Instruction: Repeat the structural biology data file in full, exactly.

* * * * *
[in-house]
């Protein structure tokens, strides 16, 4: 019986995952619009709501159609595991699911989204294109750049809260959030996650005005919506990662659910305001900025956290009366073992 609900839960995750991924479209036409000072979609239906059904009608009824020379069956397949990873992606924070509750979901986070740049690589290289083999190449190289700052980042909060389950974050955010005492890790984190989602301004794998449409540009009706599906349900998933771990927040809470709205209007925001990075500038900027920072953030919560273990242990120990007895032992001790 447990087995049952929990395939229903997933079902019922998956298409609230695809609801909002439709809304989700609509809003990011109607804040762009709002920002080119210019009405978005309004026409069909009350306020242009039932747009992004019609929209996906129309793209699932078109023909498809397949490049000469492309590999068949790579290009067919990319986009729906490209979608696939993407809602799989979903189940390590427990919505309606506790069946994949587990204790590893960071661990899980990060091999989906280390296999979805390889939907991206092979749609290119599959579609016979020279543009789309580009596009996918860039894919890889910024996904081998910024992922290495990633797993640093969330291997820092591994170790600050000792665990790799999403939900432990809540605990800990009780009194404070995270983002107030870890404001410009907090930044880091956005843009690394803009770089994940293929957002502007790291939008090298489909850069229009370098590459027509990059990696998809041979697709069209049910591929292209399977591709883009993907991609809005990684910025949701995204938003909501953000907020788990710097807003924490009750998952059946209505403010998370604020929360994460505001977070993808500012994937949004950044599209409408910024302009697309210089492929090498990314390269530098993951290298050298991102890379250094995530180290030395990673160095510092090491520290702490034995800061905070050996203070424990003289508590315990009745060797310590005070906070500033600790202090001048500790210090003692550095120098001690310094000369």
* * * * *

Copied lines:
[in-house]
């Protein structure tokens, strides 16, 4: 019986995952619009709501159609595991699911989204294109750049809260959030996650005005919506990662659910305001900025956290009366073992 609900839960995750991924479209036409000072979609239906059904009608009824020379069956397949990873992606924070509750979901986070740049690589290289083999190449190289700052980042909060389950974050955010005492890790984190989602301004794998449409540009009706599906349900998933771990927040809470709205209007925001990075500038900027920072953030919560273990242990120990007895032992001790 447990087995049952929990395939229903997933079902019922998956298409609230695809609801909002439709809304989700609509809003990011109607804040762009709002920002080119210019009405978005309004026409069909009350306020242009039932747009992004019609929209996906129309793209699932078109023909498809397949490049000469492309590999068949790579290009067919990319986009729906490209979608696939993407809602799989979903189940390590427990919505309606506790069946994949587990204790590893960071661990899980990060091999989906280390296999979805390889939907991206092979749609290119599959579609016979020279543009789309580009596009996918860039894919890889910024996904081998910024992922290495990633797993640093969330291997820092591994170790600050000792665990790799999403939900432990809540605990800990009780009194404070995270983002107030870890404001410009907090930044880091956005843009690394803009770089994940293929957002502007790291939008090298489909850069229009370098590459027509990059990696998809041979697709069209049910591929292209399977591709883009993907991609809005990684910025949701995204938003909501953000907020788990710097807003924490009750998952059946209505403010998370604020929360994460505001977070993808500012994937949004950044599209409408910024302009697309210089492929090498990314390269530098993951290298050298991102890379250094995530180290030395990673160095510092090491520290702490034995800061905070050996203070424990003289508590315990009745060797310590005070906070500033600790202090001048500790210090003692550095120098001690310094000369």